Benjamin Netanyahu on Sunday was formally tasked with forming Israel’s next government following the endorsement from a parliamentary majority of religious and right-leaning parties. But despite the common views held across the potential new government, Netanyahu promised to represent the entire country and not just the right-side of the political spectrum. “I intend to be the prime minister of all—of those who elected me, and of those who did not elect me. We are brothers and we are meant to live side by side,” said Netanyahu in a Hebrew Twitter post translated by Google. Netanyahu, who already holds the record for the most time serving as Israel’s premier, noted in his tweet that he is “very excited to have the right to form the government, no less than for the first time.”
Netanyahu’s unity vow echoed the call of Israeli President Isaac Herzog, whose role is to assign the task of forming a government following an election. “Israel’s citizens require a stable and functioning government. A government that serves all citizens of Israel, both those who supported and voted for it and those who opposed its establishment; a government that works on behalf of and for the sake of all shades of the Israeli mosaic, from all communities, sectors, faiths, religions, lifestyles, beliefs, and values, and that treats them all with sensitivity and responsibility,” said Herzog on Sunday when awarding the role to Netanyahu.
Despite receiving the task of forming a government with a stable-appearing coalition of legislators, Netanyahu is not guaranteed the premiership. He first must complete the sometimes impossible task of finalizing a ruling coalition by awarding government positions and making political commitments. Netanyahu has 28 days to form the new government, with the Herzog able to add a 14-day extension.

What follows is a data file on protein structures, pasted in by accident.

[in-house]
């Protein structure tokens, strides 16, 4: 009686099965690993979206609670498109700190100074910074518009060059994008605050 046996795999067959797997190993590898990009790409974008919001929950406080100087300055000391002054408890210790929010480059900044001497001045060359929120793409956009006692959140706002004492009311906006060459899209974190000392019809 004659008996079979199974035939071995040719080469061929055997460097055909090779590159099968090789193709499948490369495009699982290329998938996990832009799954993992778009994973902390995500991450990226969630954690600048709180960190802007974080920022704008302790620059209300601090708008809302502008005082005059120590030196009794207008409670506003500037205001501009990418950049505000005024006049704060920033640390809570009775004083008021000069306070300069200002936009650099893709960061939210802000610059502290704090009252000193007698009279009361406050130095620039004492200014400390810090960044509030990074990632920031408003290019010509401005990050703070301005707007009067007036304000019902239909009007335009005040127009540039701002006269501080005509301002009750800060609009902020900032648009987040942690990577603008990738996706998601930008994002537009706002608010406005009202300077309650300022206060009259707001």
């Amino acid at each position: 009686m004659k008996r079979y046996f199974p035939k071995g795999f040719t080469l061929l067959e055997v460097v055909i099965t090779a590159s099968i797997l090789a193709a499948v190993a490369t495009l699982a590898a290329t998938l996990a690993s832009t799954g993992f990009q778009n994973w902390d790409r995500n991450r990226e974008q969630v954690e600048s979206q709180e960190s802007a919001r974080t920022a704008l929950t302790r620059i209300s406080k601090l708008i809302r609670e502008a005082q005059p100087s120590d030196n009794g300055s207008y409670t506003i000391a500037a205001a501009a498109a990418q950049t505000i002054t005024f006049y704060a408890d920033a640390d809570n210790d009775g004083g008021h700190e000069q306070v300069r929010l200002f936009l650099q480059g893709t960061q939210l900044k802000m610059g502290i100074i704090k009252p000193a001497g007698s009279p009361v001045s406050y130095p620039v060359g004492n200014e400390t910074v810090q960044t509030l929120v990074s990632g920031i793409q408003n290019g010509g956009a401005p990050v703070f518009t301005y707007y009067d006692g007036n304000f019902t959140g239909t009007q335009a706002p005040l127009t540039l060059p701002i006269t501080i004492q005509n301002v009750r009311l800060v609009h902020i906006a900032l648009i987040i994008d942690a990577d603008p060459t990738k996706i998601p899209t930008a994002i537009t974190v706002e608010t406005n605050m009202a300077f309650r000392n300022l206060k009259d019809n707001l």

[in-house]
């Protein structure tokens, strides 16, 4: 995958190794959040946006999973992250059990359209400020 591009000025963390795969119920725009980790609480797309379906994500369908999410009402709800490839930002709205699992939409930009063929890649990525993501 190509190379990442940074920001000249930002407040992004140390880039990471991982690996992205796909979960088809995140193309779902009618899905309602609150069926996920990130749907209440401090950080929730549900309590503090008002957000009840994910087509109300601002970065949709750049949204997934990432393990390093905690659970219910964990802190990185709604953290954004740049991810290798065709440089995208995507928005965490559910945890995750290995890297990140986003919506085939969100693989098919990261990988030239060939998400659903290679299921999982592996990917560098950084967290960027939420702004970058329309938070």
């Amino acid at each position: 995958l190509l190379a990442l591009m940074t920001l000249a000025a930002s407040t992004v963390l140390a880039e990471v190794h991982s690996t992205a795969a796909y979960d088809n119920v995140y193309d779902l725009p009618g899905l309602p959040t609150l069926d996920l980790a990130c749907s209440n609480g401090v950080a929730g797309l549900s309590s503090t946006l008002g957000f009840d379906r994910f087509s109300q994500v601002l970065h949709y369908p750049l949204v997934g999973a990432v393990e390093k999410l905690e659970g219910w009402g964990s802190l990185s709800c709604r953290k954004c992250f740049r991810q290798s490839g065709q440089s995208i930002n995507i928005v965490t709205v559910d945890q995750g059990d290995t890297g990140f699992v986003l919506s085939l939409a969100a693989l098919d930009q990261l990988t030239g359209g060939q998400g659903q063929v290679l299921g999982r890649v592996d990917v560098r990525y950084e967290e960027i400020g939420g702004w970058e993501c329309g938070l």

Netanyahu knows firsthand the risk he might not end up being the next prime minister, despite receiving an official opportunity to form a government. In 2019, Netanyahu had the support of parties representing 65 members of Israel’s parliament (known as the Knesset)—which is actually one more than he has in 2022. However, the endorsing parties could not ultimately agree on government formation efforts in Spring 2019, leading to a new round of elections later that year.
This time around, Netanyahu received the support from 64 Knesset members, but current Prime Minister Yair Lapid was backed by just 28 members. Another 24 Knesset legislators endorsed no one for the top post. In a separate tweet on Sunday also translated by Google, Netanyahu noted that “the people decided clearly in favor of establishing a government headed by me… We will do everything so that, with God’s help, it will be a stable and successful government, a responsible and dedicated government, which will work for the benefit of all the residents of the country without exception.”
The challenges facing Netanyahu aren’t just the typical ones for a prospective prime minister, either. He also faces corruption accusations that are being reviewed in the Israeli judicial system. However, Herzog—whose comments on Sunday were published by Israel—said it was already determined after a prior election that Netanyahu was nonetheless permitted to form a government as the legal process plays out.
“I am not oblivious, of course, to the fact that there are ongoing legal proceedings against Mr. Netanyahu at the Jerusalem District Court, and I do not trivialize this at all,” said Herzog. “Nevertheless, it is important to note that the Supreme Court has already expressed itself clearly on the matter of pending indictments against a member of Knesset nominated for the role of forming a government.”
Herzog, in his guidance to Netanyahu, said the country requires a government that “knows to lead a process of connection and unification.”
While a government representing all citizens is generally an ideal world-wide, Herzog said Israel’s circumstances demand it. “The weighty responsibility that rests on the shoulders of the Government of Israel, and especially on the person who heads it, is among the greatest and most complicated in the world,” said Herzog.
“…It is important that we remember: we, as a people, have no room for critical mistakes. Every government must behave with immense caution on matters of fateful importance for our existence, for the defense of our security, and for the preservation of our most fundamental contours as a Jewish and democratic state.”
Given Netanyahu’s extensive experience in leadership, Herzog noted he knows “well which most urgent issues and challenges are on the agenda, including threats both internal and external, alongside important opportunities.”
(By Joshua Spurlock, www.themideastupdate.com, November 13, 2022)